Did you know that the average FICO (Fair Isaac Corporation) credit score in the U.S. reached 716 in April 2021? That shows an impressive increase of 8 points from April 2020. For reference, FICO scores range from 300 to 850, and most home loan lenders use them to qualify borrowers. However, only 67% of U.S. consumers have good to exceptional scores (670 and above). The rest have fair or poor (AKA bad) scores. Securing a home loan with bad credit is much more difficult, but it’s still possible.
Below, we’ve shared tips on how to get a loan to buy a house even with poor credit, so please read on.
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Understand and Boost Your Credit Score First
FICO scores between 670 and 739 fall in the “good” category. Very good scores are from 740 and 799, and those above that, up to 850, are exceptional. On the other hand, scores between 580 and 699 are fair, while anything below 580 is already poor. While there’s no set minimum credit score to get a mortgage, many lenders consider 620 the lowest. So if yours is 619 or below, lenders may already deem you too high risk and, thus, reject your application. Even if they approve it, they’ll likely charge you a much higher annual percentage rate (APR).
As shown by data from FICO, the lower a credit score, the higher the applied mortgage APR. For example, borrowers with a score of 760 to 850 and taking out a $300,000 loan may only get charged a 6.084% APR. By contrast, those with scores between 62 and 639 may face a 7.673% APR.
That’s thousands of dollars of difference over the life of a long-term mortgage.
So if you can afford to wait, consider boosting your low credit score first. One way to do so is to pay down existing loans or credit card balances to improve your debt-to-income (DTI) ratio. For the same reason, avoid taking on new credit.
Ensure Your Credit Report is Error-Free
Your credit report summarizes your credit history. For example, it lists your credit card accounts, loan statuses, delinquencies, or foreclosures. Your credit report differs from your credit score but still impacts each other. For example, several reported delinquencies can lower your credit score.
The problem is that some of the negative items listed in your report may be erroneous. Even worse is that such incidents are common; 1 in 3 Americans has had errors in their credit reports. If you’re one of them, your score may have dipped due to these mistakes.
So before applying for a home loan, or any other kind of loan, for that matter, check your credit report first. You can get a weekly copy for free through the three major credit reporting bureaus. Equifax, Experian, and TransUnion offer these free weekly copies throughout 2023.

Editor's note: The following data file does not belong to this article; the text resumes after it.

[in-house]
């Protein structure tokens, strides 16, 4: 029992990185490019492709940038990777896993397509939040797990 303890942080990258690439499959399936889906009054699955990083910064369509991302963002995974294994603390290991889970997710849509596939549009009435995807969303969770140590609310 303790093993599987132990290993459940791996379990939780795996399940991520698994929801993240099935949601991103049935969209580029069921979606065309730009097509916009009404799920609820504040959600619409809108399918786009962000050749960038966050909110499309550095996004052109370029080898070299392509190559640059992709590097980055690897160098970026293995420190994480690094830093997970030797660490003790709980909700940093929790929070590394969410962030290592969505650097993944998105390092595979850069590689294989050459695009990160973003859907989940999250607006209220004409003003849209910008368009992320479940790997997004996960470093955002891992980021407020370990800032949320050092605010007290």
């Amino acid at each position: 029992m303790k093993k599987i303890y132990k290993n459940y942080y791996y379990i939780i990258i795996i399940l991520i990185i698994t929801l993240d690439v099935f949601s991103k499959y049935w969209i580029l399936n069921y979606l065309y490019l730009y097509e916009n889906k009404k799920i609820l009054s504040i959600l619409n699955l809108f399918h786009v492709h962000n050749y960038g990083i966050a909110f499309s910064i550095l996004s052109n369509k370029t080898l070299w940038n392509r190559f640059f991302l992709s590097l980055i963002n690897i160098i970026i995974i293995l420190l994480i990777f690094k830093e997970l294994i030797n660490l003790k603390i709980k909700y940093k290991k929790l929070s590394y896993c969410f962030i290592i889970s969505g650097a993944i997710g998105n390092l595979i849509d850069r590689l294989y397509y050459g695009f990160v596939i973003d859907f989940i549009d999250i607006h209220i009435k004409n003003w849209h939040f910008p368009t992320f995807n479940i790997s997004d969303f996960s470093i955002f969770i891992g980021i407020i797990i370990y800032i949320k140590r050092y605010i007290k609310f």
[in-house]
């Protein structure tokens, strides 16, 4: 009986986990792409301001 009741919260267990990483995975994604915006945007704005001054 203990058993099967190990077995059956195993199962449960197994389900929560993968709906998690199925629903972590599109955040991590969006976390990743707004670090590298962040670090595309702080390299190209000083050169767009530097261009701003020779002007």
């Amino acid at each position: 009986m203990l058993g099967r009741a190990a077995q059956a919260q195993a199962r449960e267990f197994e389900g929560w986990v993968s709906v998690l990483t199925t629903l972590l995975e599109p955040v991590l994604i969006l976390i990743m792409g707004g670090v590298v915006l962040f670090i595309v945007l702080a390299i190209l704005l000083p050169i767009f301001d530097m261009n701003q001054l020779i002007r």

Once you get your copy, please review it and ensure there aren’t any mistakes. If there are, dispute them with the reporting agency.
Get a Home Loan for Bad Credit Borrowers
If you can’t wait to buy your first home, consider applying for a bad credit mortgage. These include government-backed housing loans, online and non-bank mortgages, and hard money loans. Most have lower credit and down payment requirements.
FHA (Federal Housing Administration) Loans
FHA loans are available for low- to moderate-income home buyers. They’re also ideal for those with credit scores as low as 500, although some FHA lenders require at least 580. If your credit score is 580 or higher, you can make a minimum down payment of 3.5%. For example, if the home you want to buy sells for $250,000, your down payment must be at least $8,750.
If your score is below 580, you might have to make a minimum 10% down payment. So for a house priced at $250,000, prepare to put down at least $25,000.
VA (Veterans Affairs) Loans
VA loans don’t have minimum credit score thresholds, but some VA lenders may require at least 580.
Unlike FHA loans, you don’t have to pay a mortgage insurance premium (MIP) with VA loans. However, only veterans, active service members, and surviving spouses can get VA loans.
Online and Non-Bank Loans
Online and non-bank lenders often specialize in providing bad credit mortgage offers. They have lower credit requirements, approving borrowers with scores as low as 500. The downside is that they charge higher interest rates than banks.
What if you have an existing mortgage but would like to buy and take advantage of a low-priced house? If so, one of your options is a hard money second mortgage, also called 2nd position hard money loan. With this, you can use your equity in your first home as collateral for the new loan.
Since a hard money second mortgage is a type of secured loan, it has a lower credit requirement. Therefore, you can qualify for one even with your bad credit score.
Seek Help from a Co-Signer
A co-signer takes full responsibility for paying back a loan if the primary borrower can’t. It’s their legal obligation to repay any missed mortgage payment or even the entire loan. Thus, most co-signers are family members, such as the parents or siblings of a primary borrower. With a co-signer, you can give lenders extra assurance that they can get their money back. They look at this as someone “picking up” your tab if you can’t pay your dues.
That can help boost your chances of securing a home loan. However, that’s only true if your co-signer has a good to exceptional credit score.
Also, remember that if you miss a payment, your co-signer’s creditworthiness also drops. Therefore, please ensure you always make your payments on time. Otherwise, both of you will suffer the consequences of having bad credit.
Time to Get a Home Loan with Bad Credit
As you’ve learned in this guide, qualifying for a home loan with bad credit is possible. However, it’s still best to boost your score first, as the higher it is, the better your odds of getting approved. But if you can’t wait, consider applying for a loan with lower credit requirements, such as an FHA or a VA loan.
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